University Senate votes for compromise model

A 38-6 vote by the senate body allows for the adoption of compromise model.

University Senate is preparing to flesh out a new governance structure after Thursday's meeting.

With a vote of 38-6, the senate body adopted a skeleton of a compromise model over the current system. Four senators abstained.

An intense discussion preceded the vote, creating divisions among students and between students and faculty.

Student senator Chris Borkowski brought forward accusations that members of Student Government Association did not prepare student senators for their vote in October.

"For the past two months, there have been questionable tactics to ruin any chance for the student senate to vote in favor or against the compromise model while having knowledge of all models and opinions," Borkowski said.

SGA President Tolu Olowomeye said both models were presented to the students unbiased, and copies of the model structure were made available to student senators a week before the October SGA straw vote.

She also said faculty had ample time to attend a meeting and present its case.

Olowomeye called Borkowski's accusations "brutally disrespectful."

The debate continued until visitor Eric Richardson encouraged senators to take action.

"Your system doesn't work," Richardson said. "There is a faculty phobia here that if we let professors run us, we don't get a vote."

President Blaine Brownell took the floor first in the discussion, voicing his support for the compromise model.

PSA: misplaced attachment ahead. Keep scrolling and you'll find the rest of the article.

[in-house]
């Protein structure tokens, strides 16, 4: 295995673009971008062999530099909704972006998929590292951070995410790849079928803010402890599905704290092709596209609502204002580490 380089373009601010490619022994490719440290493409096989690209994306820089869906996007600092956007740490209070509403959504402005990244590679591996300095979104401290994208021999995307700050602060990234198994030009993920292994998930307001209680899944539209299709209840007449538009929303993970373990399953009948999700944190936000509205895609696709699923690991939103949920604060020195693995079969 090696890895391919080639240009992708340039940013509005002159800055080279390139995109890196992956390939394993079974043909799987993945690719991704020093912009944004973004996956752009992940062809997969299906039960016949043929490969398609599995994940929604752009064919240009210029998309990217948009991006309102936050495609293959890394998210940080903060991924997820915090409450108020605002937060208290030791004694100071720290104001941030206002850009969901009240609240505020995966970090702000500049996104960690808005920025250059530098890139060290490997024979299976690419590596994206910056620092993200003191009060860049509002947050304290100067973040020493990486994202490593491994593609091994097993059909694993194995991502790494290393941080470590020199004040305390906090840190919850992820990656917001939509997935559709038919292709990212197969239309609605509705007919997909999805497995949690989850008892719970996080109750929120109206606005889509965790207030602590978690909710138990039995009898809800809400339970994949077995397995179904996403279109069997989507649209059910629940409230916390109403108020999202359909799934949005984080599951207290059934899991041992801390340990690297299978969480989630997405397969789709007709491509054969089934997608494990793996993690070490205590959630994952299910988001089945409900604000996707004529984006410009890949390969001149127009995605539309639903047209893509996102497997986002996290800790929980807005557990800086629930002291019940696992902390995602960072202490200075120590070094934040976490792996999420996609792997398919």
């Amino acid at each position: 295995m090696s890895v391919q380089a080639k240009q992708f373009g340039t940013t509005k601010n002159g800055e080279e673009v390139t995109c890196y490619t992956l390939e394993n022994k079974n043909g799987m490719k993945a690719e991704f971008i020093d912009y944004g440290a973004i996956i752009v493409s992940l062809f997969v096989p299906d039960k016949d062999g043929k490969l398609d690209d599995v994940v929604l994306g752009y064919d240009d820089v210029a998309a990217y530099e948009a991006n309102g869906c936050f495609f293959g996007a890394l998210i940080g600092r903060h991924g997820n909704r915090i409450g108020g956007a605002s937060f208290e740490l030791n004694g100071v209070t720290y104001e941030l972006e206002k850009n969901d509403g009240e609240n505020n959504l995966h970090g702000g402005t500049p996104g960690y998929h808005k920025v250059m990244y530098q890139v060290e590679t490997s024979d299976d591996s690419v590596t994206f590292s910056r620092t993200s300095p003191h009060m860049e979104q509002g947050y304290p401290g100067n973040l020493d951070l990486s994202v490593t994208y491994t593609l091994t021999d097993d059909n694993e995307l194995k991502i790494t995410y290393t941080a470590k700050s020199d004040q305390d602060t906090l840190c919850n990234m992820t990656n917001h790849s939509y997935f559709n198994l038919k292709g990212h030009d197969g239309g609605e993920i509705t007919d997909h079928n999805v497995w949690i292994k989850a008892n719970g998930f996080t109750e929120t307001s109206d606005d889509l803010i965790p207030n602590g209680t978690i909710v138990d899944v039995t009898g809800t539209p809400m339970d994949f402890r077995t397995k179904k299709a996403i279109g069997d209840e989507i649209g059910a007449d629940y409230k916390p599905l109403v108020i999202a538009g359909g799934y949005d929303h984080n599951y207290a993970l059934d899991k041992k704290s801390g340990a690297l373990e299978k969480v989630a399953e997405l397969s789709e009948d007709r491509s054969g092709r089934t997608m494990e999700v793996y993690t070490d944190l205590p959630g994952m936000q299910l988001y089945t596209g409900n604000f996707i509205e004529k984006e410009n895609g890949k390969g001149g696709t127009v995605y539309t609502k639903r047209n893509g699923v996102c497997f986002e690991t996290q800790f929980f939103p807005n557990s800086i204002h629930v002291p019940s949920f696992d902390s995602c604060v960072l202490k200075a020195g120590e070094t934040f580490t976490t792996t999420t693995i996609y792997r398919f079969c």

"The current model has been in place for a long time," Brownell said. "But it is not an acceptable model based on what (university senators) have said."

Although Provost Beverley Pitts was unable to attend because of a death in the family, she sent Acting Assistant Provost Deborah Balogh to express her support for the compromise model. Professor Mark Popovich, author of the compromise model, said this was not a common occurrence.

"In 30 years I can't ever remember a president or provost that have so emphatically supported a faculty vote in a governance system," Popovich said. "I thought President Brownell showed great statesmanship today, and I think he understood it was in the best interest of the faculty to do it that way."

Despite the fact that Brownell and a majority of the senate showed support for the compromise model, a task force must be appointed before a final structure is adopted.

University Senate Chairwoman Marilyn Buck said details like committee structure and proportionality would be worked out in the task force. The task force has not been appointed, an effort Buck said would surface in future senate meetings.

"Everything below the council structure is up for arbitration," Popovich said.

With the proportions of students, staff and professional personnel uncertain, student senators prepare for the next step in the restructuring process.

"Now we have to fight for our seats," said Nick Zuniga, SGA president pro tempore.

As far as the direct link to the agenda committee, SGA Vice President Megan Pickens remains skeptical.

"It depends on the makeup of the agenda committee," Pickens said.


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